In the usual case the platen 11 and elongated member 13 will be placed such that an intermediate substrate backing 29 for the printing plate blank is interposed between them. The printing plate blank 30 is then formed on the substrate 29. It may be seen that the doctor blade 17 is curved where it merges with the dams 18a and 18b to form and shape the two upper edges 31 and 32 of the printing plate blank.

In its preferred form the radius of the manifold 14 is preferably between 60 and 1000 mils, more preferably 62 and 250 mils. The ducts 19 preferably have diameters between 30 and 500 mils, more preferably between 90 and 250 mils. The dam 16 is preferably spaced from the adjacent substrate or platen surface by 0 to 100 mils, more preferably 1 to 20 mils. The doctor blade 17 preferably has a doctoring width of 250 to 2000 mils, more preferably 500 to 1500 mils and is preferably spaced 2 to 350 mils and more preferably 2 to 120 mils above the spacing substrate or platen.

The manifold 14 is preferably gravity fed from the first manifold and the manifold 21. The polymer gauge level in manifold 21 preferably maintains the polymer height or head in the feed manifold between 1 and 10 inches more preferably between 3 and 6 inches. The feed manifold 21 is preferably 0.250 to 3.0 inches more preferably 0.250 to 0.500 inches above the dispense manifold 14. The ducts 19 are preferably spaced between 125 and 1000 mils more preferably 250 to 500 mils on center where they enter the second manifold.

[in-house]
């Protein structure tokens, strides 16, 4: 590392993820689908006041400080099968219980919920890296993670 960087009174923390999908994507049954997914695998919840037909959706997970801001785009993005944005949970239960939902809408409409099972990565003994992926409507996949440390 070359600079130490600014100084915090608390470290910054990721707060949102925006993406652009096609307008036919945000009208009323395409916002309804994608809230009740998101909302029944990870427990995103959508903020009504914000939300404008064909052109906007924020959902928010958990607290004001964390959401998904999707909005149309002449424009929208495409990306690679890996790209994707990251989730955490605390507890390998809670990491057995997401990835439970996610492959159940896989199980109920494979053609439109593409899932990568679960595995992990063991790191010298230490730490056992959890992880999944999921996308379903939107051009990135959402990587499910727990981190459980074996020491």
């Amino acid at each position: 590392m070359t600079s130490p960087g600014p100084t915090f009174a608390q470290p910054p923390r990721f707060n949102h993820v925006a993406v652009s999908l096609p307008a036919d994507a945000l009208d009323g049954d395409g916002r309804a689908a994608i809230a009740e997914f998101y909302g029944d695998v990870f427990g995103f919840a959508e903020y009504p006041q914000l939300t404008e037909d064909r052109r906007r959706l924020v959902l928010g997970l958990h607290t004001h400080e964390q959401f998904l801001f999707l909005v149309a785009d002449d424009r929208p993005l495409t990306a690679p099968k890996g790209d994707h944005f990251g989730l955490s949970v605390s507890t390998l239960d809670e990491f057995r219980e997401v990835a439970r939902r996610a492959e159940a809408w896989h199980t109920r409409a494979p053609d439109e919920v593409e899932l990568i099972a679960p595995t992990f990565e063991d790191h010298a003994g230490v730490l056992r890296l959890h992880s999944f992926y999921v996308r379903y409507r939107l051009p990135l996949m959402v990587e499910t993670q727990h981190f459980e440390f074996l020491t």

The carriage means 12 is preferably mounted and guided above the platen by mounting on opposite sides by guide rods 33 and 34 and powered substantially as shown for the carriage of U.S. Pat. No. 3,597,080, the contents of which are incorporated herein by reference. The carriage's rate of movement is 0.5 to 12.0 more preferably 1.0 to 3.0 inches per second.

Turning now to the method of the present invention, a procedure is provided for forming a printing plate by continuously dispensing and shaping a feed of liquid photopolymer. The liquid photopolymer is dispensed and confined in a pool in the manifold 14. The confining means 14 moves away from the pool leaving part of its contents behind. The pool is maintained full and continuous with the contents left behind. That portion of the contents of the pool left behind is leveled and mechanically shaped along its two upper edges to a rounded configuration.